Tax Policy Reform and Economic Growth

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In the wake of the recent financial and economic crisis, many OECD countries face the challenge of restoring public finances while still supporting growth. This report investigates how tax structures can best be designed to support GDP per capita growth.  

The analysis suggests a tax and economic growth ranking order according to which corporate taxes are the most harmful type of tax for economic growth, followed by personal income taxes and then consumption taxes, with recurrent taxes on immovable property being the least harmful tax. Growth-oriented tax reform measures include tax base broadening and a reduction in the top marginal personal income tax rates. Some degree of support for R&D through the tax system may help to increase private spending on innovation. 

But implementing pro-growth tax reforms may not be easy. This report identifies those public and political economy tax reform strategies that will allow policy makers to reconcile differing tax policy objectives and overcome obstacles to reform. It stresses that with clear vision, strong leadership and solid tax policy analysis, growth-oriented tax reform can indeed be realised.



Tax Design Considerations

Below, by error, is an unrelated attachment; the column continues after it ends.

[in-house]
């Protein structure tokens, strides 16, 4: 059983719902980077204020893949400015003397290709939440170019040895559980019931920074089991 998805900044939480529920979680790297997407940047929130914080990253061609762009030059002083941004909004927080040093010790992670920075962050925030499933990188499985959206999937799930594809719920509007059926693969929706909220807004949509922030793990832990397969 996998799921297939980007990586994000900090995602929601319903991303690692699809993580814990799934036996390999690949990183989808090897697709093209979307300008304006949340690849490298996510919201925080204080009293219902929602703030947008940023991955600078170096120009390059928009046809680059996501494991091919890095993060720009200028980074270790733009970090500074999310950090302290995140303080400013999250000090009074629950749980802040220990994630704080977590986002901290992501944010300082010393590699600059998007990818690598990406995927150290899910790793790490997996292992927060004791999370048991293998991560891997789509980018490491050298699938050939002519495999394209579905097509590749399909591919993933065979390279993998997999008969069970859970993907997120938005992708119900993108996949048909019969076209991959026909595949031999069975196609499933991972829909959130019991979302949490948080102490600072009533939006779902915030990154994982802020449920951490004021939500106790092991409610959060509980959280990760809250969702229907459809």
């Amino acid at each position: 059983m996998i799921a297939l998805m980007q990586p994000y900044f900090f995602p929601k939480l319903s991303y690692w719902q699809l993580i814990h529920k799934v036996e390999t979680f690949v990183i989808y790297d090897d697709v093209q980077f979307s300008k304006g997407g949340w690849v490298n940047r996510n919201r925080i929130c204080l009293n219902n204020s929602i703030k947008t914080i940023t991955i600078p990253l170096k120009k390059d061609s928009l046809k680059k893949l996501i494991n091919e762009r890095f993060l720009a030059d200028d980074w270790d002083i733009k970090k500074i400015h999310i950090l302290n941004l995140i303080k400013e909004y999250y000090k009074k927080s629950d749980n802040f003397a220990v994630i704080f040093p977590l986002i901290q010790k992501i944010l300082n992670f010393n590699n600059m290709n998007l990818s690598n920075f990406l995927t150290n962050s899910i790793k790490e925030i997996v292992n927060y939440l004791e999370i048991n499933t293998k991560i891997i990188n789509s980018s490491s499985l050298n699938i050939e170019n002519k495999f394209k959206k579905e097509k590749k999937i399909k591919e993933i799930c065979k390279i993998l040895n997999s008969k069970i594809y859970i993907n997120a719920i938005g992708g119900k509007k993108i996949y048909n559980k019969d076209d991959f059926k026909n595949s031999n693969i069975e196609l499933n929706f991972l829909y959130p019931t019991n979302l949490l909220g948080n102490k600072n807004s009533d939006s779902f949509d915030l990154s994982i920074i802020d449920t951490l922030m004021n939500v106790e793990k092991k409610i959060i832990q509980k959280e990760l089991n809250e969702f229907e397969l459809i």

Chapter 5 discusses in more detail to which degree it is optimal to implement the “tax and growth” recommendations discussed in the first chapter of this report. The chapter mainly focuses on the implementation of tax-cut-cum base broadening reforms with respect to property, consumption, personal and corporate income taxes. The discussion in this chapter clarifies that the “tax and growth” recommendation to broaden the different tax bases does not necessarily imply that it would be optimal to abolish all tax expenditures. The growthoriented VAT base broadening recommendation, for instance, does not exclude that some goods and services receive a different tax treatment, either by taxing them at reduced rates or by not including them in the tax base. Note, however, that this analysis is not an attempt to undermine the “tax and growth” recommendations. On the contrary, a nuanced analysis of the pros and cons of specific growth-oriented tax reforms might reduce some of the (mainly political) obstacles against these reforms. In addition, the analysis will present and discuss also tax-specific strategies that might help overcoming the obstacles against the implementation of the “tax and growth” recommendations.


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